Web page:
Decolonizing International Health. The Activities of the Swiss Tropical Institute (STI) in Côte d’Ivoire and Tanzania 1951–2007Lukas Meier
Description of the project
The Swiss Tropical Institute (STI) entered the stage of international health in the middle of WWII, at a time when the relationships between the West and the countries of the South underwent significant changes. Under the new ideology of “development aid” whole African societies were to be transformed according to a Western model. The struggle against African “tradition” and “backwardness,” against disease and other forms of human suffering was tackled with the transfer of Western technology and skills, often regardless of local cultural characteristics. In the 1950s, the STI transferred its activities from Basel to East and West Africa. In the Kilombero-Valley in rural Tanzania, the Swiss Tropical Institute Field Laboratory (STIFL) opened its doors in 1957, and the training centers for rural medical aids (medical auxiliaries respectively) only a few years later. The main goal behind the establishment of the Centre Suisse de Recherches Scientifiques (CSRS) in the Ivory Coast at the beginning of the 1950s was to broaden the scientific knowledge in different fields such as medicine, biology, nutrition sciences, and health and urbanization. Rather than emerging in an empty spot, both scientific endeavors were then shaped by local conditions, and entangled in various negotiations with African elites and the local population.
The thesis focuses on Swiss medical activities in Africa and the history of scientific institutions in the context of colonialism, decolonization and the more recent trends of health care privatization. I aim to reveal how Western science was produced in African countries and how the different networks established in Africa (laboratory–training-center–hospital–government–local population) interacted with those at Basel (STI–pharmaceutical industry–university-missionary society). The project will trace the travel of persons, ideas, flies, rats, and scientific devices over time and space. The inclusion of the “African side” in the historical narrative will be a main concern. The contrasts between the two host countries in respect to their colonial histories (French vs. British colonialism), the different paths they took after Independence (capitalism vs. socialism) and the different scientific approaches of the two Swiss institutions (basic vs. applied science / rural vs. urban health) will contribute to our understanding of the failure and success of international health interventions.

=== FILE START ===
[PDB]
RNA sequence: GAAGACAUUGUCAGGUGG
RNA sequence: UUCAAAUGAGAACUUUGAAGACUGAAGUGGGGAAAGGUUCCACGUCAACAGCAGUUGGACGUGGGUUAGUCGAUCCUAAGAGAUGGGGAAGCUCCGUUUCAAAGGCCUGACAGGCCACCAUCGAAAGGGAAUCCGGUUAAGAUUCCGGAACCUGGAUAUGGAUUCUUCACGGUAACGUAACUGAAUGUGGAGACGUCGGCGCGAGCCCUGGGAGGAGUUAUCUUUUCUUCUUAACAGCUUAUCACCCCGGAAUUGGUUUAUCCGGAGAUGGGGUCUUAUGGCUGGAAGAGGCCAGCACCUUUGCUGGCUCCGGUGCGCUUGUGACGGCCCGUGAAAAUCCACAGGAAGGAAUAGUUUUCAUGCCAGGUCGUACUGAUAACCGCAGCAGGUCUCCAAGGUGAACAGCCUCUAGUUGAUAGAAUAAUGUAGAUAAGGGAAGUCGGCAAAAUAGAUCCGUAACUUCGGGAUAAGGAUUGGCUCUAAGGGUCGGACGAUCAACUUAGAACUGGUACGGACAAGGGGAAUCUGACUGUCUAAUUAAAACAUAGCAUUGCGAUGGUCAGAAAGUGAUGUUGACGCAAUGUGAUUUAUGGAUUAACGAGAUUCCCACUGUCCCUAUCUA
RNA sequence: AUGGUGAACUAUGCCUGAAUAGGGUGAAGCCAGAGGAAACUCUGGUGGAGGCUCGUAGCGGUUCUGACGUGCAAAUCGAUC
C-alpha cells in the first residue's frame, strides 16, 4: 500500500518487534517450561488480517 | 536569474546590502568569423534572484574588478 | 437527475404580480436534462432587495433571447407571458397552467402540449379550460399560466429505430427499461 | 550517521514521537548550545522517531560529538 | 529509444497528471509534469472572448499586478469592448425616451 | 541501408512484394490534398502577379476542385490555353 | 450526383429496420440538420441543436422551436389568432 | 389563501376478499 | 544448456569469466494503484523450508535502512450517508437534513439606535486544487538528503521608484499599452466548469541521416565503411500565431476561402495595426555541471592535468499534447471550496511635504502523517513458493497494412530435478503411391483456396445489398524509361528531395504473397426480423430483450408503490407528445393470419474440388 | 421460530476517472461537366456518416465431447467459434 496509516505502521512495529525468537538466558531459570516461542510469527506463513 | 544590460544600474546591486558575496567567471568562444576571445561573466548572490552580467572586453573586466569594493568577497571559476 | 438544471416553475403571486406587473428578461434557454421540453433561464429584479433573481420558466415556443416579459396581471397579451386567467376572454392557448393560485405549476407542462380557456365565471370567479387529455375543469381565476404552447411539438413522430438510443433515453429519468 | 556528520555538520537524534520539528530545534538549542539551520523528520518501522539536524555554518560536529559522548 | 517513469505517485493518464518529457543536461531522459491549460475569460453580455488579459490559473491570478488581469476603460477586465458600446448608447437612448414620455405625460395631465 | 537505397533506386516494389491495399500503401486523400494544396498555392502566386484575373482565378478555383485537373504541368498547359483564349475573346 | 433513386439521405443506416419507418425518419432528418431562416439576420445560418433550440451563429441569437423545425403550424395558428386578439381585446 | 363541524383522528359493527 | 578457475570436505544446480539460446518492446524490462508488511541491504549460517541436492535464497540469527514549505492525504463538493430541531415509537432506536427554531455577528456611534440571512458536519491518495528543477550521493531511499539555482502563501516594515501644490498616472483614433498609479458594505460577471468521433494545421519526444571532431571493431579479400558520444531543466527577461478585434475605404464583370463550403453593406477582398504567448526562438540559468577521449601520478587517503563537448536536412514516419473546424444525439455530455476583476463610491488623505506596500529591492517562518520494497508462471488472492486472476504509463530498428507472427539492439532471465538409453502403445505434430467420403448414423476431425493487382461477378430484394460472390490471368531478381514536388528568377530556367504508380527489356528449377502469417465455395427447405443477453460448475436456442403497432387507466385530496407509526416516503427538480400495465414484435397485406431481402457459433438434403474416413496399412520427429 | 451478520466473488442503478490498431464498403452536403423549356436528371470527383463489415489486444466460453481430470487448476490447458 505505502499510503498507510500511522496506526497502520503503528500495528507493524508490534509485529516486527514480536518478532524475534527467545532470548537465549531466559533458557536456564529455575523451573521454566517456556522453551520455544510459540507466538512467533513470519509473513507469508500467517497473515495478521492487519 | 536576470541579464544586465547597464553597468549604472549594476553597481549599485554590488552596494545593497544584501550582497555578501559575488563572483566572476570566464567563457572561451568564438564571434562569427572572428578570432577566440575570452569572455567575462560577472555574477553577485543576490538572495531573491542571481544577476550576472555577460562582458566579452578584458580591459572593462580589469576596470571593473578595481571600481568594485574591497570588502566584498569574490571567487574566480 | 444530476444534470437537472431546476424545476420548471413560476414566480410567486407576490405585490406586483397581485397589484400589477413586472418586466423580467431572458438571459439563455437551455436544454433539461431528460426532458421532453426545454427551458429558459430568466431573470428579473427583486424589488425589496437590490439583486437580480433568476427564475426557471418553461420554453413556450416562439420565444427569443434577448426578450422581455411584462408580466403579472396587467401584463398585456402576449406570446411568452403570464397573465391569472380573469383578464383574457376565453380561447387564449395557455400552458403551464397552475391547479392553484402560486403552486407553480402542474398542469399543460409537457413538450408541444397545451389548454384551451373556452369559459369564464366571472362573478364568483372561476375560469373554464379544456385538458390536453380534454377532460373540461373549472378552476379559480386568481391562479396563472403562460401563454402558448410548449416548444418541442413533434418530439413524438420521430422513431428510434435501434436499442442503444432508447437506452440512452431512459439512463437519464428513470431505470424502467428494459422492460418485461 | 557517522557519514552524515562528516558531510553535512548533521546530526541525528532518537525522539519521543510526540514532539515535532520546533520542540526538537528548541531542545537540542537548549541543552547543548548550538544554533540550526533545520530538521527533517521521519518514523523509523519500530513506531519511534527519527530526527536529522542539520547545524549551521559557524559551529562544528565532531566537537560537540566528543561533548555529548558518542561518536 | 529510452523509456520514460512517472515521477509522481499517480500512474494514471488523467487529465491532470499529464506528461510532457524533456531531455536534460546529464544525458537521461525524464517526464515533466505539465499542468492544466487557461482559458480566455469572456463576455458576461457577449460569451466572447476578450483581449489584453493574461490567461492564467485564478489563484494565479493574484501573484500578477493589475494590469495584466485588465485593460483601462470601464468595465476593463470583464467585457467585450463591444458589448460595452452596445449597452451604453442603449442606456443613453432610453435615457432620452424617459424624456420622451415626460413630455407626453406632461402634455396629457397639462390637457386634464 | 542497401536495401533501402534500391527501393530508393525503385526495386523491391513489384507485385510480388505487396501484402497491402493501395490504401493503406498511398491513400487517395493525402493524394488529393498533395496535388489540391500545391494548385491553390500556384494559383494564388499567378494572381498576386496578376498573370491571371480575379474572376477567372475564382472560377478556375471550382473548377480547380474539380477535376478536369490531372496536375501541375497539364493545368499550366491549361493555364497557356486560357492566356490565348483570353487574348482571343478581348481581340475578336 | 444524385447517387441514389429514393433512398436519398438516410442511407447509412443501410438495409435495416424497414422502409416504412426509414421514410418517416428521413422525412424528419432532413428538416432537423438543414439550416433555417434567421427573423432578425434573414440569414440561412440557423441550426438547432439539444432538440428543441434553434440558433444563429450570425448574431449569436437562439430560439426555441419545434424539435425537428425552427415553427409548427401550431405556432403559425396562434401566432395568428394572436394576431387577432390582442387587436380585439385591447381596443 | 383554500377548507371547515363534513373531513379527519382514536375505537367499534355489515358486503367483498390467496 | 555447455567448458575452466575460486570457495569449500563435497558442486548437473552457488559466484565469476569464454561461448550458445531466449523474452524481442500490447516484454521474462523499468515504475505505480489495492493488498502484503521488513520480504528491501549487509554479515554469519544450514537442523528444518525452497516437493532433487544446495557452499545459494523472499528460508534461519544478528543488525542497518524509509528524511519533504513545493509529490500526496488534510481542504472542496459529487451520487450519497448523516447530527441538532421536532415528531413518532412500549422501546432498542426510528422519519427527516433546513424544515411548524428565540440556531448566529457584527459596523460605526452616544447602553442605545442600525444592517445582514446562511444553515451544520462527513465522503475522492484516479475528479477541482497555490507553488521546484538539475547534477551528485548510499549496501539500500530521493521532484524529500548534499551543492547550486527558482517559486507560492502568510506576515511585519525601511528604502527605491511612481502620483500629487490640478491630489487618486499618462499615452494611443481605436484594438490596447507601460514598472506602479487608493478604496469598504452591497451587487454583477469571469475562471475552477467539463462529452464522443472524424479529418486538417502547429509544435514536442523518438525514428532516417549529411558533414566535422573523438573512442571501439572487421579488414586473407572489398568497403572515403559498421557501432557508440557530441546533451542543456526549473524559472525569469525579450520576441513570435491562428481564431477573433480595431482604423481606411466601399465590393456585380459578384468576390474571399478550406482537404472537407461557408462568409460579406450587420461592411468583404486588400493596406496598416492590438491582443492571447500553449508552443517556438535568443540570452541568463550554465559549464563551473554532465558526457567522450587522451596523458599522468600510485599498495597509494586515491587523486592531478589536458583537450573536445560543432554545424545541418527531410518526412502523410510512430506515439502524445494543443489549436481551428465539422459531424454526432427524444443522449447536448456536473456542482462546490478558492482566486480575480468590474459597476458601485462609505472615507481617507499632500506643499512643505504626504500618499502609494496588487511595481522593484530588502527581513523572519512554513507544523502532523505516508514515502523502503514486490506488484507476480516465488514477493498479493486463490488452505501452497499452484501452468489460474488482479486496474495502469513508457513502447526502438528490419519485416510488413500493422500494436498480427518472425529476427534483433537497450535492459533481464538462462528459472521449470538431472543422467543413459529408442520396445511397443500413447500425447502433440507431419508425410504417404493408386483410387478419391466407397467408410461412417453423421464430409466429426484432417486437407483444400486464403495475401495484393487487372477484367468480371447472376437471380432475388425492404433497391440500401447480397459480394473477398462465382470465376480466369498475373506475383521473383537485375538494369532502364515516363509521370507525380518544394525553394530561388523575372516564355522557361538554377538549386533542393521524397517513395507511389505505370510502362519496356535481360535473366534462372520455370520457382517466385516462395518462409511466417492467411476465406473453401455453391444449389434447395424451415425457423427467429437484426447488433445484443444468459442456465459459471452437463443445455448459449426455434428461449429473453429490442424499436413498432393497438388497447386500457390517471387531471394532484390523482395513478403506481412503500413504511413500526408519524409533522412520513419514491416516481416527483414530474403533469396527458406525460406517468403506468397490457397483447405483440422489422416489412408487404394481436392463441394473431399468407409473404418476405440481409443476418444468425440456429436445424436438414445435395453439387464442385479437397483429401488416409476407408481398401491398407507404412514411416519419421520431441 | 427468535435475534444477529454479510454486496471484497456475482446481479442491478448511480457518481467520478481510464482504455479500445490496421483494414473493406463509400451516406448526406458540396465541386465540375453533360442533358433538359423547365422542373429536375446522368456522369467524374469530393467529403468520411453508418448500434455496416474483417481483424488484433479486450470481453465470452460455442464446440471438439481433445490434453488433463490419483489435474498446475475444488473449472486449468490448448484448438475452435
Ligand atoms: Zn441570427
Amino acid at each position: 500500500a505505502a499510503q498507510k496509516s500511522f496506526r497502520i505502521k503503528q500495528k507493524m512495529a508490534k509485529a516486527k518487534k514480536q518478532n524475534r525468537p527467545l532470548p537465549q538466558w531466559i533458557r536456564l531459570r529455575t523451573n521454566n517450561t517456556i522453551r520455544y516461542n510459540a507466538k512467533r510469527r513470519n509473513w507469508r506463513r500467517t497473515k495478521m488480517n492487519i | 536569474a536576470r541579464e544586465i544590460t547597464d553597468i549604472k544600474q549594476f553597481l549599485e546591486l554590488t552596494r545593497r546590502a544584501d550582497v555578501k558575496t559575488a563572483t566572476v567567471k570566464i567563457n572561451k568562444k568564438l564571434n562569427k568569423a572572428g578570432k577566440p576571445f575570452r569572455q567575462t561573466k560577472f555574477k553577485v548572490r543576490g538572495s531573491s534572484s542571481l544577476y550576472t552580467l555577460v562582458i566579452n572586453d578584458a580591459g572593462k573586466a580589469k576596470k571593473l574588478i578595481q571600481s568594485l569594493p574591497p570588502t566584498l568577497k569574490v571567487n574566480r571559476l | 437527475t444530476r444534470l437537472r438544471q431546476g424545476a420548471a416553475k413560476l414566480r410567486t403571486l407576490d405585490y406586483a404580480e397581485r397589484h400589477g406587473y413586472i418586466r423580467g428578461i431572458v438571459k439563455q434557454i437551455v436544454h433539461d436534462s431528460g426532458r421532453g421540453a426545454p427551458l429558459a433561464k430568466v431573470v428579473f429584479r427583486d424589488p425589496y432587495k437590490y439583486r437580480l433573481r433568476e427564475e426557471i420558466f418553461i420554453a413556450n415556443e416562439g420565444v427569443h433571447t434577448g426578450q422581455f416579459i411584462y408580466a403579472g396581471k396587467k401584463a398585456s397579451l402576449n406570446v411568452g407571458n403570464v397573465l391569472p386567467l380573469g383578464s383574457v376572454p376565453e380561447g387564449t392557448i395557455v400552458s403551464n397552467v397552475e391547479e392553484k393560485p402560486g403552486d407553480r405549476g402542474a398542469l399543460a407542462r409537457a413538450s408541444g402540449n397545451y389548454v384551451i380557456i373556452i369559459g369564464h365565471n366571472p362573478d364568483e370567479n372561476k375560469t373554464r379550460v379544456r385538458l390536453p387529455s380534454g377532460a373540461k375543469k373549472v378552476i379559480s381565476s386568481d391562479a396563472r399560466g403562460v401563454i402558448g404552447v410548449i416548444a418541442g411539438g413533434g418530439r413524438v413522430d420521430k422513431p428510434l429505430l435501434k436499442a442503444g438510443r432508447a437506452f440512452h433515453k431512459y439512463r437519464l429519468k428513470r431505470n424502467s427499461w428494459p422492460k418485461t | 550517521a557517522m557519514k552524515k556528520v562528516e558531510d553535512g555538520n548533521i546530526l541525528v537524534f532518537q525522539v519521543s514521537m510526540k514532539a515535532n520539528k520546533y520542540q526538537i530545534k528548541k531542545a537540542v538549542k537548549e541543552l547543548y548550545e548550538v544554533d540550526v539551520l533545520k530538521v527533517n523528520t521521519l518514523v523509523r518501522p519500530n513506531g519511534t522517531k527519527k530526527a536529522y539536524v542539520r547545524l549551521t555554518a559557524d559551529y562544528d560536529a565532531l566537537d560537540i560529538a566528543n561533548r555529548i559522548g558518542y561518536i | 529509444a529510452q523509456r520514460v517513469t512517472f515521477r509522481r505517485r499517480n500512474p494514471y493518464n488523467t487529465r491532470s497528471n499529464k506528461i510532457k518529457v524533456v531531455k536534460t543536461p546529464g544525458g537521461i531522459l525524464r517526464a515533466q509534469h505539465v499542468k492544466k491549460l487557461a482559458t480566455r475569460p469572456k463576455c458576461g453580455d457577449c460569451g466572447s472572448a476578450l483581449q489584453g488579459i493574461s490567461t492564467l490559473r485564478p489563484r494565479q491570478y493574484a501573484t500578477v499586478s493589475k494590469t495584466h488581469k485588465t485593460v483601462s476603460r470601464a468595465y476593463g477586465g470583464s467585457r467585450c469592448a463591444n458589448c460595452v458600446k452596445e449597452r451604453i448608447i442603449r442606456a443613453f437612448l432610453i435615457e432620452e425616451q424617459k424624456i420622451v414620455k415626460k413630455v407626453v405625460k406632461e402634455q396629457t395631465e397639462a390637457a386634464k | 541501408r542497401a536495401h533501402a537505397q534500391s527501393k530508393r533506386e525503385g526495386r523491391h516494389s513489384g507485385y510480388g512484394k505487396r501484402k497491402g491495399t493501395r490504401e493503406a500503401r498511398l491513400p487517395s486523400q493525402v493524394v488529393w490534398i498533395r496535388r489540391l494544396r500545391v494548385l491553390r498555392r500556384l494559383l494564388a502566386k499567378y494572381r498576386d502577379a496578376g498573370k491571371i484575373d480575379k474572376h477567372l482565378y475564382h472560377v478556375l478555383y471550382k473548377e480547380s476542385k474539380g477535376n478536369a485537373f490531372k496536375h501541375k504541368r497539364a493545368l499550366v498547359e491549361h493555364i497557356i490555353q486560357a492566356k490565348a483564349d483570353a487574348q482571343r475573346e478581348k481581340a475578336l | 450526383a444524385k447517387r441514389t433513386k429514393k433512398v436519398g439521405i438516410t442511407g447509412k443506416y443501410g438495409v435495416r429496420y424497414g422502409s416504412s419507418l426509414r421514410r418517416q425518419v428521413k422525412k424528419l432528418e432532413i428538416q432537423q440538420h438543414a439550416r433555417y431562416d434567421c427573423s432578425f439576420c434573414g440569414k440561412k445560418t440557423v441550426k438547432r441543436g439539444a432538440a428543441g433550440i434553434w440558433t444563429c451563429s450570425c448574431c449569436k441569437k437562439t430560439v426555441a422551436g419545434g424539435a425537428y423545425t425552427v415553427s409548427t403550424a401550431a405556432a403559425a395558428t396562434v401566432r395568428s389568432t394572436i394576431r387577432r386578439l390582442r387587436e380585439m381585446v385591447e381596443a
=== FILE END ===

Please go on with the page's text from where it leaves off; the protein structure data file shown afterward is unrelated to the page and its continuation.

Qualitative research methods and especially oral history are applied to achieve the mentioned goals. When contestation against western biomedicine is assumed, then it will be fruitful to follow not only the ways of how the local population in Tanzania handled diseases like Malaria or Schistosomiasis but also to follow the life-histories of some of the former students of the training centers. Such an approach can deepen our understanding of how these medical auxiliaries used their new gained knowledge and how they situated themselves between Western “biomedicine” and “traditional” healing systems. Furthermore, the thesis tries to contribute to the still young field of “transnational history” and its multi-sited attempts to dissolve the national state as a valuable entity of historical analysis. In so doing, the numerous impacts of the “African adventure” back on Switzerland are at the heart of the analysis.